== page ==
Ignasi: But there are challenges to overcome in terms of go-to-market strategy. We want to apply our technology to large, big-budget infrastructure projects, but we’re a start-up. Large-project sales cycles are really long, while we have limited cash funding, and in big construction projects there are many different stakeholders. There are existing contracts between them, and a bureaucratic framework. We want to change how things are done.

So there’s a disconnect between the market and what people are doing in geomechanics?

Cristian: In Spain, there isn’t a huge relationship between universities and industry. In the United States the universities promote interaction with industry, whereas here in Spain, to get promoted, you have to produce more papers.


Ignasi: When the big companies encountered problems during the high-speed train construction boom, they called the universities. Those universities were doing highly theoretical research, but they were also involved in those projects as consultants. So we’d had some access to the market, but we’d been applying different tools to the ones we’d been researching.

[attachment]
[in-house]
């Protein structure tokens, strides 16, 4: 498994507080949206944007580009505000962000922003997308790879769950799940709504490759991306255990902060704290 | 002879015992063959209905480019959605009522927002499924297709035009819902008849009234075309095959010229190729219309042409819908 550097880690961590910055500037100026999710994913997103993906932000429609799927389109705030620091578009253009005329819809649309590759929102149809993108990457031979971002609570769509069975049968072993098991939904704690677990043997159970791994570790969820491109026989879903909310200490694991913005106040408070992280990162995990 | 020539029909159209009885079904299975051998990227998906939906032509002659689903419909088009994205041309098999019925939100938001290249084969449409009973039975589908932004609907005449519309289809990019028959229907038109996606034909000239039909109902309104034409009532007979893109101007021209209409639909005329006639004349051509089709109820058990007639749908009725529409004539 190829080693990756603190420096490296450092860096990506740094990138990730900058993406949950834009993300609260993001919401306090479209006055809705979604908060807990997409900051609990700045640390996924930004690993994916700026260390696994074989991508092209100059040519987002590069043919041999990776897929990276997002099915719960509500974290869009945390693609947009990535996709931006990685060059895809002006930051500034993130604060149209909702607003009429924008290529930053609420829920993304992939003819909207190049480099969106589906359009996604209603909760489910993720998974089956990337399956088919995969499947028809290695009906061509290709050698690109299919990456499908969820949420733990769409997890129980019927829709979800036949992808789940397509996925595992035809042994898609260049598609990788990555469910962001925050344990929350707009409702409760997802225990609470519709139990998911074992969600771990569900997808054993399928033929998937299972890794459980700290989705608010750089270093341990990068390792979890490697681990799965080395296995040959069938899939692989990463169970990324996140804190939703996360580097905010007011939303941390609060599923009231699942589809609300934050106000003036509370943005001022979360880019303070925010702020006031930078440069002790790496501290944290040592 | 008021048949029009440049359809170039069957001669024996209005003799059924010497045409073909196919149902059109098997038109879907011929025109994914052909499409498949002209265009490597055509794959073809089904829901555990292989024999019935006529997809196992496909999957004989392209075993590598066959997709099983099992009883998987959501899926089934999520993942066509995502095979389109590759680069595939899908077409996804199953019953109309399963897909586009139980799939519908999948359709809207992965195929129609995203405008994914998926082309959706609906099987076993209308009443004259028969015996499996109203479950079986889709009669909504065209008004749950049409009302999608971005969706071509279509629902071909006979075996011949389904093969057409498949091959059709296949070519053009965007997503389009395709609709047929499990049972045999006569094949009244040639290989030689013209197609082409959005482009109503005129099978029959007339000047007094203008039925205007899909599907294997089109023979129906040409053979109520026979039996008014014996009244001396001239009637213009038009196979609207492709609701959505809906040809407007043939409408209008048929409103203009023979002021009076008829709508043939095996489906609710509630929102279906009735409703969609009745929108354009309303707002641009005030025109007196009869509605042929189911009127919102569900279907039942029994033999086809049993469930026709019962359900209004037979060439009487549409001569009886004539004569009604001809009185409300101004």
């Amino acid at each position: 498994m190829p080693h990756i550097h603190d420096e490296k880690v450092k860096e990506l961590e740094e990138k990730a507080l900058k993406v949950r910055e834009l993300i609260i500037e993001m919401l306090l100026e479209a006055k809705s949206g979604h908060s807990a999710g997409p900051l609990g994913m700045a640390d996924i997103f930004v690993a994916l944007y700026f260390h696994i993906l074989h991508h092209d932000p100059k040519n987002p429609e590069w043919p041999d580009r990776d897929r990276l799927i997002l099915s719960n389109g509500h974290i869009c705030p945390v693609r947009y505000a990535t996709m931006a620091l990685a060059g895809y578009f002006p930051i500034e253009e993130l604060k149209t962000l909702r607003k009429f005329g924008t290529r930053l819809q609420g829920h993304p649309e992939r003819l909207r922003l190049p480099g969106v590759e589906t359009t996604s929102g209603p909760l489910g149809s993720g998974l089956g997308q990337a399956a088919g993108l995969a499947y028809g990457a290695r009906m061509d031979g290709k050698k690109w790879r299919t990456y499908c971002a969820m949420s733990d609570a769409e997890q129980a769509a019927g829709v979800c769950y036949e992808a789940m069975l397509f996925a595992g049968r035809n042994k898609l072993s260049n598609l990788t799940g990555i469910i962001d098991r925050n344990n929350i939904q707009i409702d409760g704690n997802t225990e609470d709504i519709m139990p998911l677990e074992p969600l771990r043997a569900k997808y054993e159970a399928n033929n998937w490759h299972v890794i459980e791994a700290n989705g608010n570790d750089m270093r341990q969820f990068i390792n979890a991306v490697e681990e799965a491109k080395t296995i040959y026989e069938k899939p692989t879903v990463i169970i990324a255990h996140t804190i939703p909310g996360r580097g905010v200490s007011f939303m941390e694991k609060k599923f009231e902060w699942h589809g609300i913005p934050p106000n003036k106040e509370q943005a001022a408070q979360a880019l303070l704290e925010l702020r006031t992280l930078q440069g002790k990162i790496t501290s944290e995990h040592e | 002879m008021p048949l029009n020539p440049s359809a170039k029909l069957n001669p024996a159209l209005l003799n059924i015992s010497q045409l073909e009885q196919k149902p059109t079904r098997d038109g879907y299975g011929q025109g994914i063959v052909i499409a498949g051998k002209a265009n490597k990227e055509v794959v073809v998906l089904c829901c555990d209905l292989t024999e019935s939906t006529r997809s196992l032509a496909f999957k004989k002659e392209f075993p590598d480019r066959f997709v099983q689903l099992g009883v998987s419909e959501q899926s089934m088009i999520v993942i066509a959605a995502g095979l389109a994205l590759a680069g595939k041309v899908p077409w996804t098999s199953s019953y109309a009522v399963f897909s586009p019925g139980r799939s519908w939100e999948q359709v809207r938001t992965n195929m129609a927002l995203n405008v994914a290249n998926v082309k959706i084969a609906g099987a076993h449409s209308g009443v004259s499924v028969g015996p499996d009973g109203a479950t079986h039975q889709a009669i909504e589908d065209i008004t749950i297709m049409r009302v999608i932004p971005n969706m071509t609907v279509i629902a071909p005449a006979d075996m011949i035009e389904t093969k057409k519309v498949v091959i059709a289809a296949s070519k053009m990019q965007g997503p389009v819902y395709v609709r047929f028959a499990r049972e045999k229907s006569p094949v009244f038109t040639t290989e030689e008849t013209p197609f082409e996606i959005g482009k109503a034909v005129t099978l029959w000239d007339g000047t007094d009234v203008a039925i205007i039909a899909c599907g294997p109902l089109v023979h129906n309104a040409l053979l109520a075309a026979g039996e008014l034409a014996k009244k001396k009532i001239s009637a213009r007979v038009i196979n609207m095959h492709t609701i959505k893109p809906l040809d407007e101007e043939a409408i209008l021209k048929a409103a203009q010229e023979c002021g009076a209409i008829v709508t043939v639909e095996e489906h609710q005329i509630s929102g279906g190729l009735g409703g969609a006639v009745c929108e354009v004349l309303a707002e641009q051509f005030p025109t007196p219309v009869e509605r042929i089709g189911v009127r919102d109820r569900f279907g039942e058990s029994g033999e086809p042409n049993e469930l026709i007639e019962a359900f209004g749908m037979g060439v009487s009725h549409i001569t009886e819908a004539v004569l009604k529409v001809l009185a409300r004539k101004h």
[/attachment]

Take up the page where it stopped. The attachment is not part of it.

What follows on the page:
Are any competitors doing something similar?

Cristian: At the moment we don’t see any other company offering a similar solution to ours. For sure, some engineering firms are trying to do those calibrations by hand, but that’s a completely failed approach. The main challenge isn’t a technological one, it’s the actual implementation. Contracts, bureaucracy, the legal and risk implications of changing construction processes during construction – that’s where the main challenge lies.

Once a deal is closed, do you have to go to implement your solution physically?